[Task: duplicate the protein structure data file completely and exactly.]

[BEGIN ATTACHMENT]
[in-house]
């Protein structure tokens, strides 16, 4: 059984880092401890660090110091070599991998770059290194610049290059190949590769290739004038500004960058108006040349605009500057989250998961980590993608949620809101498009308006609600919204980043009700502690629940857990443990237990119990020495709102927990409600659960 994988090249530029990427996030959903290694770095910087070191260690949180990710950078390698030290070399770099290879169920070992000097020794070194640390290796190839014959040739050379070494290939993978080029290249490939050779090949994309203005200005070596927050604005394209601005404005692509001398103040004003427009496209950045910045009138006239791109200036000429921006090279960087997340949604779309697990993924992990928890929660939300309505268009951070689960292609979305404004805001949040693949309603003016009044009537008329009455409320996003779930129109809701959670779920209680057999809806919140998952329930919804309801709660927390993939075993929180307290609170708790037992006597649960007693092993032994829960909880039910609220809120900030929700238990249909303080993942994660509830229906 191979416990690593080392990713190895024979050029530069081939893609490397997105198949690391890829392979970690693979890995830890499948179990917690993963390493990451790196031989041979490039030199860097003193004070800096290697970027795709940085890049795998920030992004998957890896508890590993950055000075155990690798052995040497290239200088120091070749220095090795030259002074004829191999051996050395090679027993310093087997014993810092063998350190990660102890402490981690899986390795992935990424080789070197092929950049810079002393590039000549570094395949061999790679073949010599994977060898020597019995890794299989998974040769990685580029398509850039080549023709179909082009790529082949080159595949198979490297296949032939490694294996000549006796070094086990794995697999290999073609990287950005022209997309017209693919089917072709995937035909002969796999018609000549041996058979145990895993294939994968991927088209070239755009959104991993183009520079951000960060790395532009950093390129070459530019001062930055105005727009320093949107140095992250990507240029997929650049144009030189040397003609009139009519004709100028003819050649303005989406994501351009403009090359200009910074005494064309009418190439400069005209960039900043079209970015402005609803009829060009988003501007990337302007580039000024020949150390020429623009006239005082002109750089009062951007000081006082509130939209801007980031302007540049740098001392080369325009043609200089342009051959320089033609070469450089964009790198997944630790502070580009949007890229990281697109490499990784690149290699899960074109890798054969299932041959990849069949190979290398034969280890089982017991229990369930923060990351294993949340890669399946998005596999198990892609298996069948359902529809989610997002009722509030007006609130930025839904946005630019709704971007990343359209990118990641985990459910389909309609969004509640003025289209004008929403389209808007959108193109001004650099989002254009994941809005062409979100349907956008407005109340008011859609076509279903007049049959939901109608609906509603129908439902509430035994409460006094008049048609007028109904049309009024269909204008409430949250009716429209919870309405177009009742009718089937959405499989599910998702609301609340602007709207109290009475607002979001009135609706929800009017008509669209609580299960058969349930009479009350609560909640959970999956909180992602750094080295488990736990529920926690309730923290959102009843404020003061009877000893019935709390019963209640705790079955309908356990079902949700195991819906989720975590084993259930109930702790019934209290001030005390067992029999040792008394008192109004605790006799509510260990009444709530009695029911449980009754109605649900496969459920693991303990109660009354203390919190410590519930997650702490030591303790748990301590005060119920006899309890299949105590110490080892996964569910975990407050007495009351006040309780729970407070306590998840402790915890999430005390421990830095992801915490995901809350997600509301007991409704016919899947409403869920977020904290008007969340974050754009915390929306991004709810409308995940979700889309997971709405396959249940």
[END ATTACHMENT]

[in-house]
């Protein structure tokens, strides 16, 4: 059984880092401890660090110091070599991998770059290194610049290059190949590769290739004038500004960058108006040349605009500057989250998961980590993608949620809101498009308006609600919204980043009700502690629940857990443990237990119990020495709102927990409600659960 994988090249530029990427996030959903290694770095910087070191260690949180990710950078390698030290070399770099290879169920070992000097020794070194640390290796190839014959040739050379070494290939993978080029290249490939050779090949994309203005200005070596927050604005394209601005404005692509001398103040004003427009496209950045910045009138006239791109200036000429921006090279960087997340949604779309697990993924992990928890929660939300309505268009951070689960292609979305404004805001949040693949309603003016009044009537008329009455409320996003779930129109809701959670779920209680057999809806919140998952329930919804309801709660927390993939075993929180307290609170708790037992006597649960007693092993032994829960909880039910609220809120900030929700238990249909303080993942994660509830229906 191979416990690593080392990713190895024979050029530069081939893609490397997105198949690391890829392979970690693979890995830890499948179990917690993963390493990451790196031989041979490039030199860097003193004070800096290697970027795709940085890049795998920030992004998957890896508890590993950055000075155990690798052995040497290239200088120091070749220095090795030259002074004829191999051996050395090679027993310093087997014993810092063998350190990660102890402490981690899986390795992935990424080789070197092929950049810079002393590039000549570094395949061999790679073949010599994977060898020597019995890794299989998974040769990685580029398509850039080549023709179909082009790529082949080159595949198979490297296949032939490694294996000549006796070094086990794995697999290999073609990287950005022209997309017209693919089917072709995937035909002969796999018609000549041996058979145990895993294939994968991927088209070239755009959104991993183009520079951000960060790395532009950093390129070459530019001062930055105005727009320093949107140095992250990507240029997929650049144009030189040397003609009139009519004709100028003819050649303005989406994501351009403009090359200009910074005494064309009418190439400069005209960039900043079209970015402005609803009829060009988003501007990337302007580039000024020949150390020429623009006239005082002109750089009062951007000081006082509130939209801007980031302007540049740098001392080369325009043609200089342009051959320089033609070469450089964009790198997944630790502070580009949007890229990281697109490499990784690149290699899960074109890798054969299932041959990849069949190979290398034969280890089982017991229990369930923060990351294993949340890669399946998005596999198990892609298996069948359902529809989610997002009722509030007006609130930025839904946005630019709704971007990343359209990118990641985990459910389909309609969004509640003025289209004008929403389209808007959108193109001004650099989002254009994941809005062409979100349907956008407005109340008011859609076509279903007049049959939901109608609906509603129908439902509430035994409460006094008049048609007028109904049309009024269909204008409430949250009716429209919870309405177009009742009718089937959405499989599910998702609301609340602007709207109290009475607002979001009135609706929800009017008509669209609580299960058969349930009479009350609560909640959970999956909180992602750094080295488990736990529920926690309730923290959102009843404020003061009877000893019935709390019963209640705790079955309908356990079902949700195991819906989720975590084993259930109930702790019934209290001030005390067992029999040792008394008192109004605790006799509510260990009444709530009695029911449980009754109605649900496969459920693991303990109660009354203390919190410590519930997650702490030591303790748990301590005060119920006899309890299949105590110490080892996964569910975990407050007495009351006040309780729970407070306590998840402790915890999430005390421990830095992801915490995901809350997600509301007991409704016919899947409403869920977020904290008007969340974050754009915390929306991004709810409308995940979700889309997971709405396959249940």